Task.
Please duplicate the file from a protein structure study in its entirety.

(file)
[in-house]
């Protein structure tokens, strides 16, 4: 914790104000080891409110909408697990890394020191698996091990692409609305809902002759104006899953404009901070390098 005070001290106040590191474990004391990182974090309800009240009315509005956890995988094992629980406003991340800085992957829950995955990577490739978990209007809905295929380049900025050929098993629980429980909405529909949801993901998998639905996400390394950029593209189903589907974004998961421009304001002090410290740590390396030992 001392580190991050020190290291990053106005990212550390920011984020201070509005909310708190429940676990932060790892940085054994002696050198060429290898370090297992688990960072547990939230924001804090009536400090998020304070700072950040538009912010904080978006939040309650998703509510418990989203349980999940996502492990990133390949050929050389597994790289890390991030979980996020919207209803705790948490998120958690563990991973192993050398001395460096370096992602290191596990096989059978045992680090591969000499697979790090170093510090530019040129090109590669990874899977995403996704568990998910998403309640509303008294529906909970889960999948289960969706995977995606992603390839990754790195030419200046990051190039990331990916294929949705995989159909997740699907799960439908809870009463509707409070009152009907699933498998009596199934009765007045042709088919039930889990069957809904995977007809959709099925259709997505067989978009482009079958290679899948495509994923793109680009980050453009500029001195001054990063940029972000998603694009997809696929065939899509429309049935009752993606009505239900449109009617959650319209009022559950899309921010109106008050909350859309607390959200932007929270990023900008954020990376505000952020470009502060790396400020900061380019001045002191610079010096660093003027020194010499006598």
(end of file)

[in-house]
């Protein structure tokens, strides 16, 4: 914790104000080891409110909408697990890394020191698996091990692409609305809902002759104006899953404009901070390098 005070001290106040590191474990004391990182974090309800009240009315509005956890995988094992629980406003991340800085992957829950995955990577490739978990209007809905295929380049900025050929098993629980429980909405529909949801993901998998639905996400390394950029593209189903589907974004998961421009304001002090410290740590390396030992 001392580190991050020190290291990053106005990212550390920011984020201070509005909310708190429940676990932060790892940085054994002696050198060429290898370090297992688990960072547990939230924001804090009536400090998020304070700072950040538009912010904080978006939040309650998703509510418990989203349980999940996502492990990133390949050929050389597994790289890390991030979980996020919207209803705790948490998120958690563990991973192993050398001395460096370096992602290191596990096989059978045992680090591969000499697979790090170093510090530019040129090109590669990874899977995403996704568990998910998403309640509303008294529906909970889960999948289960969706995977995606992603390839990754790195030419200046990051190039990331990916294929949705995989159909997740699907799960439908809870009463509707409070009152009907699933498998009596199934009765007045042709088919039930889990069957809904995977007809959709099925259709997505067989978009482009079958290679899948495509994923793109680009980050453009500029001195001054990063940029972000998603694009997809696929065939899509429309049935009752993606009505239900449109009617959650319209009022559950899309921010109106008050909350859309607390959200932007929270990023900008954020990376505000952020470009502060790396400020900061380019001045002191610079010096660093003027020194010499006598």